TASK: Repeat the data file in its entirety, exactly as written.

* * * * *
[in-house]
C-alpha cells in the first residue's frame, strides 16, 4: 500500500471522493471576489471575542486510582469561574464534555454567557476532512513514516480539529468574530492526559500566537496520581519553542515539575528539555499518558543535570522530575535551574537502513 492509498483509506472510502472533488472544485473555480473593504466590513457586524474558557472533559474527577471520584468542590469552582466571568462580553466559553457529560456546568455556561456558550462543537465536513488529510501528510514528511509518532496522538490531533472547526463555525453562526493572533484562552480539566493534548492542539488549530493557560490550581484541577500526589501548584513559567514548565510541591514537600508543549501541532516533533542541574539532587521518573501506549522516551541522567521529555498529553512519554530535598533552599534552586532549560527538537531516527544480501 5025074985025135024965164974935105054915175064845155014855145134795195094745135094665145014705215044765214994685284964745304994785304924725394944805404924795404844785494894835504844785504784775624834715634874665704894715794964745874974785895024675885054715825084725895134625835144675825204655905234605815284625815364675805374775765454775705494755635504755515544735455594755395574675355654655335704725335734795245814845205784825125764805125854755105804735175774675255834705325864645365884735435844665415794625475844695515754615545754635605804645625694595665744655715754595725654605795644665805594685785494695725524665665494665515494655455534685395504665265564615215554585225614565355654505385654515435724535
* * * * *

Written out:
[in-house]
C-alpha cells in the first residue's frame, strides 16, 4: 500500500471522493471576489471575542486510582469561574464534555454567557476532512513514516480539529468574530492526559500566537496520581519553542515539575528539555499518558543535570522530575535551574537502513 492509498483509506472510502472533488472544485473555480473593504466590513457586524474558557472533559474527577471520584468542590469552582466571568462580553466559553457529560456546568455556561456558550462543537465536513488529510501528510514528511509518532496522538490531533472547526463555525453562526493572533484562552480539566493534548492542539488549530493557560490550581484541577500526589501548584513559567514548565510541591514537600508543549501541532516533533542541574539532587521518573501506549522516551541522567521529555498529553512519554530535598533552599534552586532549560527538537531516527544480501 5025074985025135024965164974935105054915175064845155014855145134795195094745135094665145014705215044765214994685284964745304994785304924725394944805404924795404844785494894835504844785504784775624834715634874665704894715794964745874974785895024675885054715825084725895134625835144675825204655905234605815284625815364675805374775765454775705494755635504755515544735455594755395574675355654655335704725335734795245814845205784825125764805125854755105804735175774675255834705325864645365884735435844665415794625475844695515754615545754635605804645625694595665744655715754595725654605795644665805594685785494695725524665665494665515494655455534685395504665265564615215554585225614565355654505385654515435724535